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Wonderful Wildlife Web

Originally appears in the Fall 2010 issue

When you hear the word “forest”, what comes to mind? Most people say trees but there is so much more to these complex ecosystems. Soil, climate, understory plants and animals combined make a forest what it is. This activity is intended to help students, aged five to eight, understand the interdependence of all of the parts that make the whole. Each become an animal in a specified forest habitat for the day. They make decisions about what habitat items they need and what they will do if they lose a habitat item. They will either adapt or go extinct.

Preparation:  Generally speaking, forests can be divided into two types, coniferous or broad-leafed. A coniferous forest is made up of cone bearing trees with leaves that are in the form of needles. Needles are dropped continuously throughout the life of the tree, so they never look bare at any one time. Trees in broad-leafed forests generally loose their leaves at a specific time of year (fall), then grow new ones (spring). In North America, they are commonly called deciduous forests.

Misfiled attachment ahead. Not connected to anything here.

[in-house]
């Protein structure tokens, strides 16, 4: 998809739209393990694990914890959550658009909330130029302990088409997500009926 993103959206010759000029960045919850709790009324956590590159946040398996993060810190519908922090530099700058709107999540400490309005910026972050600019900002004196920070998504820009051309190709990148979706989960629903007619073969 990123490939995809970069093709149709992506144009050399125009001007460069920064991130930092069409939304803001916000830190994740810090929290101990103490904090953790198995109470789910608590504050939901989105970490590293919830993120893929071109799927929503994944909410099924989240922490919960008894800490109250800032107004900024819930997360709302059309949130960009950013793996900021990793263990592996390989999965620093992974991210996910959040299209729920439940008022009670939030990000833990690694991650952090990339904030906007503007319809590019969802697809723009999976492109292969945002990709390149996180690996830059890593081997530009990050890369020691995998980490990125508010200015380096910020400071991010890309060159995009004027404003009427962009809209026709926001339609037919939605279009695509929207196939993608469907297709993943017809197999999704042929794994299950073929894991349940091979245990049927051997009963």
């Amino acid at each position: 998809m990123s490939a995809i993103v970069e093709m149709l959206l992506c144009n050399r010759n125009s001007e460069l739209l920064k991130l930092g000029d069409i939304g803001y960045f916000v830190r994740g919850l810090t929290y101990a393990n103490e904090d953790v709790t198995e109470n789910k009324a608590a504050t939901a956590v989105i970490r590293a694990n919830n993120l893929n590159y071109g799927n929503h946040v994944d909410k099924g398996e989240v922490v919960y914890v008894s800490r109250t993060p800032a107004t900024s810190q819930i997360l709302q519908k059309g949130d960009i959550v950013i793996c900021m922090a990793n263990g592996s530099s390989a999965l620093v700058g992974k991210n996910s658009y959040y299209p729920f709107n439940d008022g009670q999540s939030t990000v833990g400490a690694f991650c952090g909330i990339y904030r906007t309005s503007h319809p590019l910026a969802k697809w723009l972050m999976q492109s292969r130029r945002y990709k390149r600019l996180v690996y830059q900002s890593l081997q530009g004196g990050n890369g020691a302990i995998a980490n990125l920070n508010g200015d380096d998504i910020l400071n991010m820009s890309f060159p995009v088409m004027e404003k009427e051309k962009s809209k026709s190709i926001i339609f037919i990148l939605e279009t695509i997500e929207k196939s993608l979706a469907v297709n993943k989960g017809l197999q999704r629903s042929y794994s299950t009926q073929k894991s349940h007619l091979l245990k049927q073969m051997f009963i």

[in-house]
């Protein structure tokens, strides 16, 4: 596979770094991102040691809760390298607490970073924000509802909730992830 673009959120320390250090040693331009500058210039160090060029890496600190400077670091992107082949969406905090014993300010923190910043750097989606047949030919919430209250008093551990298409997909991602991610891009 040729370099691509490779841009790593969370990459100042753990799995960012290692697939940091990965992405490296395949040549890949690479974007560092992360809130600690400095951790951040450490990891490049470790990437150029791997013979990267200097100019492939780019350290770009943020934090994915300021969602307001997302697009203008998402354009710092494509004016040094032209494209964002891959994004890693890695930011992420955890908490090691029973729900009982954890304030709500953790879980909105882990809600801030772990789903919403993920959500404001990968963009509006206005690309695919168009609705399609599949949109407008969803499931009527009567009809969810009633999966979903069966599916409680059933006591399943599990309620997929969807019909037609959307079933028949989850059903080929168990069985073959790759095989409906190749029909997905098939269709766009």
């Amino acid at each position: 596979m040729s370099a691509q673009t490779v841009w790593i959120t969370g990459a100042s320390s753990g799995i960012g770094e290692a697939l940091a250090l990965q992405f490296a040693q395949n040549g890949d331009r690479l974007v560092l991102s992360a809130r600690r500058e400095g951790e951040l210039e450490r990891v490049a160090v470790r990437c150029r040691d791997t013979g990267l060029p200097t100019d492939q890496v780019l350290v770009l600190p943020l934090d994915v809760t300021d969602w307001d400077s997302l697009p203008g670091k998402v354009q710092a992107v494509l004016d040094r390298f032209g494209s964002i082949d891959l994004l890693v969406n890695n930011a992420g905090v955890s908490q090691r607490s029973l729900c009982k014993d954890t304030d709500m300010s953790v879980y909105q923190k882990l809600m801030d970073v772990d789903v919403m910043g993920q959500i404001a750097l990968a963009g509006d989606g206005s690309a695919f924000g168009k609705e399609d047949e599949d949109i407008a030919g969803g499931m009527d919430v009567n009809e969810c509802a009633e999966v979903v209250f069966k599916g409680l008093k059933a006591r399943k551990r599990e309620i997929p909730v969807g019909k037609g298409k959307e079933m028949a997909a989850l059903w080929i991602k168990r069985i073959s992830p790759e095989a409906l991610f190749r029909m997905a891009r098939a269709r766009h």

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Sarah Schartz is a forester by training and a home-school mom by heart, who lives in Sutherlin, Oregon.